Excitation of the compounds with the lowest energy λ max abs produced emission spectra lacking mirror image quality with a blending of the fine structure. Stokes shifts varied between derivatives, where the largest shifts were 30 nm for both 2c and 2d, and the smallest shift was attributed to 2b of 7 nm. Solutions of each derivative were also excited with the next two higher energy λ max abs and nearly identical emission profiles are observed, indicating similar relaxation pathways.
In addition to studying the photophysical properties, cyclic voltammetry (CV) was performed on solutions of 1a–c and 2a–d in DCM (0.1 M n-Bu4NPF6 supporting electrolyte) to investigate their electrochemical behavior, as seen in Figure 2. A quasi-reversible oxidation process is observed for all derivatives with similar halfway oxidation potentials (E1/2). The HOMO energy levels (EHOMO) were estimated using the onset of the oxidation potentials [32,36,37,38,39,40]. The calculated EHOMO values were all around −5.59 eV and −5.73 eV, which is more negative than other derivatives reported [10,32,41].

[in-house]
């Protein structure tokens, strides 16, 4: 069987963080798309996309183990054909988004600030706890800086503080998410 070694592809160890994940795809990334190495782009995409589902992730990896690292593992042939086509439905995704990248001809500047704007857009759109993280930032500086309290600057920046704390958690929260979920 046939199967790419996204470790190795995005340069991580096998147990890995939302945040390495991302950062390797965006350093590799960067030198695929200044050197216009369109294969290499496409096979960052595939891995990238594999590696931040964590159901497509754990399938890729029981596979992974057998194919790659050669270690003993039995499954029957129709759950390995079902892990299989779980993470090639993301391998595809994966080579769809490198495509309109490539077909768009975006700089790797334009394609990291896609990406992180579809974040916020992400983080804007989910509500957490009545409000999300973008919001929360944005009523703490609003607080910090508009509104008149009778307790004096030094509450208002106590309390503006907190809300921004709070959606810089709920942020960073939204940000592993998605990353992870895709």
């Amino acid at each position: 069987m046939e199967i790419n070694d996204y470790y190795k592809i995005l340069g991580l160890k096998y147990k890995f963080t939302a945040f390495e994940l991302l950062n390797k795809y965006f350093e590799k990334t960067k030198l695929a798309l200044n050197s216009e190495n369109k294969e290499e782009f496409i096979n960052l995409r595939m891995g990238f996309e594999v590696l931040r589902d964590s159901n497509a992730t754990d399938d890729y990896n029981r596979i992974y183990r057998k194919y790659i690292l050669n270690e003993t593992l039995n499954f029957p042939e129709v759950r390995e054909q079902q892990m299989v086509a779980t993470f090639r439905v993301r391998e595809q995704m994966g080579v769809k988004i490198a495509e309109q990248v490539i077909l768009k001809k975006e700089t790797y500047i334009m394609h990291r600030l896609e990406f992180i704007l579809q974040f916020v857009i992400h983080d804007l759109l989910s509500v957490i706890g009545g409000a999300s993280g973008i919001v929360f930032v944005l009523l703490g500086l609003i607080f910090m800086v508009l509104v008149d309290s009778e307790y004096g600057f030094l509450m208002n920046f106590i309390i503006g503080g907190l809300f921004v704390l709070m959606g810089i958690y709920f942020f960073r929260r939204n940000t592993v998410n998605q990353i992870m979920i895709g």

The fact that all the CV data were similar indicates that the EHOMO levels relative to the work function of the metal electrodes are similar as well, and therefore charge injection behavior should be similar throughout the materials. This EHOMO level, in combination with the Egap, obtained from UV-Vis spectroscopy, would also suggest that all materials have similar stability to oxidation.

2.3. Thermogravimetric Analysis